Tezos (XTZ) is an open-source, self-upgradable blockchain platform designed for creating and hosting decentralized applications and assets. It’s stakeholders are tasked with the responsibility of governing upgrades for the protocol, including the amendments made to the governing process itself. Its native digital token is known as a Tezzie or Tez.
Tezos launched on June 30, 2018, after a successful initial coin offering (ICO) that raised over $230 million. The ICO was controversial, however, as it was followed by legal disputes and internal conflict within the Tezos Foundation, the Swiss non-profit organization that was responsible for managing the funds raised during the ICO.
The team behind Tezos includes co-founders Arthur Breitman and Kathleen Breitman, who developed the concept for Tezos and led the development of the platform. Arthur Breitman is a former hedge fund manager and mathematician, while Kathleen Breitman is a former strategy consultant and lawyer. The team also includes a number of other experienced developers, researchers, and advisors.
Tezos is a self-amending decentralized platform for building dApps. It’s similar to Ethereum in a way that both blockchains support dApps built using smart contracts. Tezos, however, has a few unique features that distinguish it from Ethereum. The most notable one is the network’s on-chain governance, which allows holders of XTZ (Tezos’ native coin) to vote on the network’s future direction. The voting feature is designed to avoid the splitting of the community that usually results in hard forks or the depreciation of its cryptocurrency. The self-amending nature of Tezos’ protocol means that the blockchain is much easier to upgrade and is always open to adding the latest innovations to its network.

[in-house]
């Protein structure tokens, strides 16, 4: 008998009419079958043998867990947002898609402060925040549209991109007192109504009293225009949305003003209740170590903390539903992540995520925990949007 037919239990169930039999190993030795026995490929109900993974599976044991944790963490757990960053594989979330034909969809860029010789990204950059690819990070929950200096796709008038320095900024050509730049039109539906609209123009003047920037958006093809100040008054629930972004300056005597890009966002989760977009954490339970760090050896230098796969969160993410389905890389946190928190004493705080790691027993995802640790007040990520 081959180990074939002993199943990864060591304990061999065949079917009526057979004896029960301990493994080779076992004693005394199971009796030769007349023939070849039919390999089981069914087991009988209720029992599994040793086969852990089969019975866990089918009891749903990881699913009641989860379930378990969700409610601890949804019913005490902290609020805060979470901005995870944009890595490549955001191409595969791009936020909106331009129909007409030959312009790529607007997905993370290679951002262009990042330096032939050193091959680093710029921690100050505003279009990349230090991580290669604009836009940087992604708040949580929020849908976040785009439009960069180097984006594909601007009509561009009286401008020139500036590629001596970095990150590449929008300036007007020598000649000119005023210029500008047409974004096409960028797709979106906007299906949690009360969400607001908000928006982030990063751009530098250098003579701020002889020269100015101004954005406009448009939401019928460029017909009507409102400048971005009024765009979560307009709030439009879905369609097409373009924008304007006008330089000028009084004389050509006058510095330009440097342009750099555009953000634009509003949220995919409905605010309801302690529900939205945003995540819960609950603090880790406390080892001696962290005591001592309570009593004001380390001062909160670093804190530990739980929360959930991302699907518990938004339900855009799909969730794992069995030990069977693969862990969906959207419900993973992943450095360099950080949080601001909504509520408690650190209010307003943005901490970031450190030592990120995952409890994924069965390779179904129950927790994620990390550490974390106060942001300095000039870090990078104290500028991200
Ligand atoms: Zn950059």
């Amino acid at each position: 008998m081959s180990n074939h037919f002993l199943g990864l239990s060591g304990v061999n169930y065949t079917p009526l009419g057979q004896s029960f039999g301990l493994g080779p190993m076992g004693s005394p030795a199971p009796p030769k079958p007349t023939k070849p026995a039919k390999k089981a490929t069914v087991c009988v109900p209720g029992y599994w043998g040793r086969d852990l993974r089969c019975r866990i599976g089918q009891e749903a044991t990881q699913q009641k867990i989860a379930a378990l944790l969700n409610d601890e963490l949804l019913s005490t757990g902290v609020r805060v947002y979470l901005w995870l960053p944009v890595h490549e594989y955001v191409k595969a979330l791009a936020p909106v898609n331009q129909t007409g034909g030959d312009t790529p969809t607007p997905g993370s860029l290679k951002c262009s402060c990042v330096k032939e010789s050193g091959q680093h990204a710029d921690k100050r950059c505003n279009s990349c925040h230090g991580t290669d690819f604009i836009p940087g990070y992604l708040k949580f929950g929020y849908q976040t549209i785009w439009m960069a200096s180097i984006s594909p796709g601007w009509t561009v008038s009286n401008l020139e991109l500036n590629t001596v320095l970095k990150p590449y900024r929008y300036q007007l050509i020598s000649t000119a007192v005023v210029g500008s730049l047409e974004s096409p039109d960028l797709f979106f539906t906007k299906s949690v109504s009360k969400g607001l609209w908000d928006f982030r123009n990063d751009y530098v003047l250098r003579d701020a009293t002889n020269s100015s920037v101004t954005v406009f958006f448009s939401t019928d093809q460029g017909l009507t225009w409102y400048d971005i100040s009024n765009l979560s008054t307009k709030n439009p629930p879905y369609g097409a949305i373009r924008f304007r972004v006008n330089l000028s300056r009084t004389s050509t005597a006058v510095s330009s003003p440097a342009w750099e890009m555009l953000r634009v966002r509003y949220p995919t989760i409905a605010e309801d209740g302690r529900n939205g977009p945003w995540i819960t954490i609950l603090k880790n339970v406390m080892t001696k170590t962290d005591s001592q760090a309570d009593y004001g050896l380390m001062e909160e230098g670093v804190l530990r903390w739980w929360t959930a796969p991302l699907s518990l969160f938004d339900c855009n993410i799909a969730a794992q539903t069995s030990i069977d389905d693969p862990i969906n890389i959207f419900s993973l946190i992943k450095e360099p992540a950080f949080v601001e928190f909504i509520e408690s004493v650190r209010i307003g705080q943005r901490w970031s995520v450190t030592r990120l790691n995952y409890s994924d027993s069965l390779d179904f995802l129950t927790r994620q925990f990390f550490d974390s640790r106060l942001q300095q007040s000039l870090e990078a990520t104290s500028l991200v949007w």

Tezos uses a system called baking to validate transactions. It’s essentially the proof-of-stake model, although Tezos’ version is a variation called liquid proof of stake. Proof of stake is a validation method that doesn’t require much energy, so it’s more eco-friendly.
Anyone who has at least 8,000 XTZ can become a baker and validate transactions on the Tezos blockchain. When they validate a block of transactions, they receive a staking reward, which consists of XTZ tokens.
People who have fewer than 8,000 XTZ can become delegates. A delegate gives baking rights to a baker, which gives the baker a greater chance of winning blocks and earning rewards. The baker pays shares of the staking rewards to the delegate.
Bakers are also in control of governance on Tezos. Any baker can submit a proposal during the proposal period, up to a maximum of 20 proposals per baker. The most upvoted proposal advances to an exploration vote where 80% of voting bakers must support the proposal for it to progress.
If a proposal passes the exploration vote, then a new test chain is forked out for 48 hours to evaluate the proposed changes. After the test period, bakers vote to decide if the proposal will pass. If so, the testnet chain will become the mainnet chain.